At the new Encyclopedia Britannica blog I ask whether Brian Doherty, in his Radicals for Capitalism: A Freewheeling History of the Modern American Libertarian Movement, can have it both ways:
Doherty makes two claims about libertarianism that may seem to be in tension: First, as the title proclaims:"The most significant thing about libertarianism, the element that distinguishes its unique place in modern American thought, is that it is radical. It takes insights about justice and order and the fight between liberty and power farther and deeper than most standard American liberals, patriots, or Jeffersonians."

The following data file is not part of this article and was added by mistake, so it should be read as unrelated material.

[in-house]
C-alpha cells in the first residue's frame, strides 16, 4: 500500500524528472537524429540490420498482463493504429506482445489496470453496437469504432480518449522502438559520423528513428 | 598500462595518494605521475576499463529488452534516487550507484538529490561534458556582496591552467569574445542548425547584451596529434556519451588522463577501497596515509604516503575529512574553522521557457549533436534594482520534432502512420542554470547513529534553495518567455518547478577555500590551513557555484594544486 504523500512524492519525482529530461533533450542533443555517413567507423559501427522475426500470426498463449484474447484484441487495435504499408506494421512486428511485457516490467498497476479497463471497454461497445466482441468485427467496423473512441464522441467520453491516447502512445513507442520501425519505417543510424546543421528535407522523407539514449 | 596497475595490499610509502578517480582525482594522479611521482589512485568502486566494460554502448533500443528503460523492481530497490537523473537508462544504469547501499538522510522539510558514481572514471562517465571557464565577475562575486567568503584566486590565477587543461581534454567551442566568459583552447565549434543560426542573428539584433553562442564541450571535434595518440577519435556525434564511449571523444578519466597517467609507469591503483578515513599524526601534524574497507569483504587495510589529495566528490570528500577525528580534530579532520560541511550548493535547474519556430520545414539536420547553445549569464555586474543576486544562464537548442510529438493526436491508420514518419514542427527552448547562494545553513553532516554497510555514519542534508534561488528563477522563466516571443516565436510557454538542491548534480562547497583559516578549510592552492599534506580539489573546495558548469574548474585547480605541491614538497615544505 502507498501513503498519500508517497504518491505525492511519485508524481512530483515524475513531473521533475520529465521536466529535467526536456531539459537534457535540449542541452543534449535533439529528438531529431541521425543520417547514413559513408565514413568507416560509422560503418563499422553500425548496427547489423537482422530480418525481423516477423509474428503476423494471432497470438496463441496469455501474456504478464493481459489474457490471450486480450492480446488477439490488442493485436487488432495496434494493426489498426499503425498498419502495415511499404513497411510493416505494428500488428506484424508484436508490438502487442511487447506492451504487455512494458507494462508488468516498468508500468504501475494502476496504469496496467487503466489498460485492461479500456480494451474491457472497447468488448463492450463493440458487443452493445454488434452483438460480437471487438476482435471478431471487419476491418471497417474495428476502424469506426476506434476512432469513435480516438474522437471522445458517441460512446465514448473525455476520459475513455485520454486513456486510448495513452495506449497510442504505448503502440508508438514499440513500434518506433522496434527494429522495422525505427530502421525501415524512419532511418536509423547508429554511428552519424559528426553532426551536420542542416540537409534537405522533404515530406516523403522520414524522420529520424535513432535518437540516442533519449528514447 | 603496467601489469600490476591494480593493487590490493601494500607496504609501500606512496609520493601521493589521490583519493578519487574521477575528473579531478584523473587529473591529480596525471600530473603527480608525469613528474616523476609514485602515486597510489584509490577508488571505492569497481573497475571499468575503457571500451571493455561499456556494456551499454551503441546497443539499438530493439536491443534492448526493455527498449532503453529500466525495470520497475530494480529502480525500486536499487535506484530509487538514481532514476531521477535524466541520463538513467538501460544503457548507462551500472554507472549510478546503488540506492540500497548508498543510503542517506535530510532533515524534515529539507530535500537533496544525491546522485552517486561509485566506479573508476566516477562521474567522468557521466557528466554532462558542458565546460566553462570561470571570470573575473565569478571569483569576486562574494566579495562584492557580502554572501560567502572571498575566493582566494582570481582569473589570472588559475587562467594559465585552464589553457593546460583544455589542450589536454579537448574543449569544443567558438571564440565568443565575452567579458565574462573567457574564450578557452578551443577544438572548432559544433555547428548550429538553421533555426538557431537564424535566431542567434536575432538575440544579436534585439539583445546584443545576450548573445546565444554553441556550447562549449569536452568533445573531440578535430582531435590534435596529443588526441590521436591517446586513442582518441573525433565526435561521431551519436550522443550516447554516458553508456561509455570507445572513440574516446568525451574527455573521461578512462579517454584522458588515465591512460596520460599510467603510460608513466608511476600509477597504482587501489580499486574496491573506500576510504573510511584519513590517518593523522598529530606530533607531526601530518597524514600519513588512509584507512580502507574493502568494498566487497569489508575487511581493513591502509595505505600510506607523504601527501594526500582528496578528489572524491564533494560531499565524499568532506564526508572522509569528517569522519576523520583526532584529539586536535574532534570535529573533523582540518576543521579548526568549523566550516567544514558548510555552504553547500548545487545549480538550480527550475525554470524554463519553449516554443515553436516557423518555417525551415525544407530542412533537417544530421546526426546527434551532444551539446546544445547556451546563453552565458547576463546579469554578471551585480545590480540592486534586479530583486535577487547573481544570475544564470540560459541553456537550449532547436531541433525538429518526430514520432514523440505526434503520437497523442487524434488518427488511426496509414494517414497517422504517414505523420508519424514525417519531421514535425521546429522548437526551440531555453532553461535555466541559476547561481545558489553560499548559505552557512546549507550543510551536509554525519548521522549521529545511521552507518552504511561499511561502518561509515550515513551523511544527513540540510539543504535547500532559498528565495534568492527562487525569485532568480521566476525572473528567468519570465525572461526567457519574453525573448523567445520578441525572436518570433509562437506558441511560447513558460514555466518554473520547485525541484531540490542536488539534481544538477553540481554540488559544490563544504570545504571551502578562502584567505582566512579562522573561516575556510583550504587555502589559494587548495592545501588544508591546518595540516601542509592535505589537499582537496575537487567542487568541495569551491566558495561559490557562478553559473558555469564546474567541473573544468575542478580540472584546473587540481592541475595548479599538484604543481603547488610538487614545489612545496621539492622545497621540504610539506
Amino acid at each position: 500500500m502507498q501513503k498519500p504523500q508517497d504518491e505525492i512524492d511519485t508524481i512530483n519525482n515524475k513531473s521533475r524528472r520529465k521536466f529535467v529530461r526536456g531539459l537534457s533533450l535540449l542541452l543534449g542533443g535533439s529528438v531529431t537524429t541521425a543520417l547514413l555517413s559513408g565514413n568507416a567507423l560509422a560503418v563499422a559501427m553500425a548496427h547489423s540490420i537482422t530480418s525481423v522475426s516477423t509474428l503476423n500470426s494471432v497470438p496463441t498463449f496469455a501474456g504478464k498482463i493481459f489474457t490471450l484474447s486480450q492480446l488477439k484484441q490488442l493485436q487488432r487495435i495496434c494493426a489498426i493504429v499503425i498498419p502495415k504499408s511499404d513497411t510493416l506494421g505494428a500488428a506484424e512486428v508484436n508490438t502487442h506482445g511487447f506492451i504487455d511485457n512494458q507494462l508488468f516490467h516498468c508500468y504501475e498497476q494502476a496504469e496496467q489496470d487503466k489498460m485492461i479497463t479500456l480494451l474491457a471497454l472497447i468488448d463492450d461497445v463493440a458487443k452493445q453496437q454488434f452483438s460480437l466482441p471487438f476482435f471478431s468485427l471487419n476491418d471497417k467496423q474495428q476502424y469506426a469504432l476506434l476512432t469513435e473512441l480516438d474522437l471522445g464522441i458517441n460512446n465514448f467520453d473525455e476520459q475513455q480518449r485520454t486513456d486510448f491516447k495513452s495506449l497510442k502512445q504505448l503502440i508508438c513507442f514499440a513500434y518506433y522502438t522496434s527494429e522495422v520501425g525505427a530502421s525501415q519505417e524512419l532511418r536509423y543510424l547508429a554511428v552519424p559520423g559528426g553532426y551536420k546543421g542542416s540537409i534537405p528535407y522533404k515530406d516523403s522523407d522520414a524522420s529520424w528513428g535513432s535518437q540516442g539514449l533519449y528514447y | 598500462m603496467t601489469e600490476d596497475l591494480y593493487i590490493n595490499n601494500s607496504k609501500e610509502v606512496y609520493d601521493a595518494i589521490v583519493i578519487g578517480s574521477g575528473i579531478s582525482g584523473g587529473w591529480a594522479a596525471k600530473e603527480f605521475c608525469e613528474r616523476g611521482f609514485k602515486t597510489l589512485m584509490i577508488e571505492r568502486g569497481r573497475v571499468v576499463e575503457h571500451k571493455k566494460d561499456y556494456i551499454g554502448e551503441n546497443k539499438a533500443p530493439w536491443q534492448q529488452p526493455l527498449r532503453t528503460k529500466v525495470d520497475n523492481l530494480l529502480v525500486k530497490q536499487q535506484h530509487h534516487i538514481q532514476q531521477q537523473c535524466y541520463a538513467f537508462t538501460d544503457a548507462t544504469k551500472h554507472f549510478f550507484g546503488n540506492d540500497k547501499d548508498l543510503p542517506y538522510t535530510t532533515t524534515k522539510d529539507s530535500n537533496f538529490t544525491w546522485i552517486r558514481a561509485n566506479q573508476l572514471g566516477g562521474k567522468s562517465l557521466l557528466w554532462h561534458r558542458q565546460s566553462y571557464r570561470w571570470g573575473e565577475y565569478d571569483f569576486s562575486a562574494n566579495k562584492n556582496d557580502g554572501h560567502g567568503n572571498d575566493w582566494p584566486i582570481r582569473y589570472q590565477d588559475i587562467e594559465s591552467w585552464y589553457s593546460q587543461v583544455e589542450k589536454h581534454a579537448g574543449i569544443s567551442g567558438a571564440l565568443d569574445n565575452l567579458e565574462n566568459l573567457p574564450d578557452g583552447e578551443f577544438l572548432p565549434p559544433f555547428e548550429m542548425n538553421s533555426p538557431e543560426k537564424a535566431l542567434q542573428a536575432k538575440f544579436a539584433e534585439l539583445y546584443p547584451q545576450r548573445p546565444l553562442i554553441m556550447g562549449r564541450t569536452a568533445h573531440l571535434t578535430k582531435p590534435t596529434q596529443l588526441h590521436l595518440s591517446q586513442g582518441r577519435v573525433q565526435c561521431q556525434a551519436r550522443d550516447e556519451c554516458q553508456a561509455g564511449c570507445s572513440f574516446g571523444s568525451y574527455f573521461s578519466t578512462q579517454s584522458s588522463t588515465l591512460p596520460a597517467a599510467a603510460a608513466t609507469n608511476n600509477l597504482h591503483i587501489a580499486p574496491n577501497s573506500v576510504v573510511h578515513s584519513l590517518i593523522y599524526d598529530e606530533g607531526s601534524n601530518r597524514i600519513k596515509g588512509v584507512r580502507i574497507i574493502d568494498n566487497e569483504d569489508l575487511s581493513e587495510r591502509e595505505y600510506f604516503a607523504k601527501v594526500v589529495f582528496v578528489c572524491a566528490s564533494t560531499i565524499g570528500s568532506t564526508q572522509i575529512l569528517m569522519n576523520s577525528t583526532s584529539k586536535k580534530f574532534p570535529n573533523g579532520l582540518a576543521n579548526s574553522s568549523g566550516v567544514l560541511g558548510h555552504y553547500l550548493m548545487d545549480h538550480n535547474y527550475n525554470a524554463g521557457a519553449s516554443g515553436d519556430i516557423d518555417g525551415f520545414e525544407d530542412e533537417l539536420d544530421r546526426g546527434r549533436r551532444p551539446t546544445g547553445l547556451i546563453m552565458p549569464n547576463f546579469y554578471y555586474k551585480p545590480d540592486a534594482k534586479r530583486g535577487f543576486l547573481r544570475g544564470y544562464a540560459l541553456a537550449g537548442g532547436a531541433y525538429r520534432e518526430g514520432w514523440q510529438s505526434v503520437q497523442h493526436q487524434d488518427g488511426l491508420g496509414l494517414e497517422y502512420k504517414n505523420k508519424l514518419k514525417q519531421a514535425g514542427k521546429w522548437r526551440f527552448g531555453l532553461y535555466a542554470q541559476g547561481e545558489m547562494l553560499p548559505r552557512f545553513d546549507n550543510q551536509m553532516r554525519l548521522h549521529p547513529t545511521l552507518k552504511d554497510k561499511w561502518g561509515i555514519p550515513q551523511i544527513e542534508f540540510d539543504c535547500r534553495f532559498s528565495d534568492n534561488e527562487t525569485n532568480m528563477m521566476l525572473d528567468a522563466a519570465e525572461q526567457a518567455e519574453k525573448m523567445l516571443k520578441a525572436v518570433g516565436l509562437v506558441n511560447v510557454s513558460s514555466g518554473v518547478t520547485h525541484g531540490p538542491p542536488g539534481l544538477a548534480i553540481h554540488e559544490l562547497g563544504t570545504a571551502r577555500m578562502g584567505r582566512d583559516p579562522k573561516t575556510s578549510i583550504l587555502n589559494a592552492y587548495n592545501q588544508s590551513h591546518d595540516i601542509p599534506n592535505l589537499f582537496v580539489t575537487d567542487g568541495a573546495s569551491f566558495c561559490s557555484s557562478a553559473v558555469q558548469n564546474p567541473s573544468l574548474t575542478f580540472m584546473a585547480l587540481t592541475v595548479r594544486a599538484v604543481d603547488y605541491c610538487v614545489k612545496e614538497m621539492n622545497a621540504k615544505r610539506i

But he also says:
"Libertarians can believe, with some justification, that we are in some sense already living in their world....We are not living in Karl Marx's world....We live in a world energized and shaped by the beliefs of Marx's political-economic rivals and enemies--the classical liberals, the thinkers who believed a harmony of interests is manifest in unrestricted markets, that free trade can prevent war and make us all richer, that decentralized private property ownership helps create a spontaneous order of rich variety."
I think he can. And while you're at the Britannica site, check out my entry on libertarianism.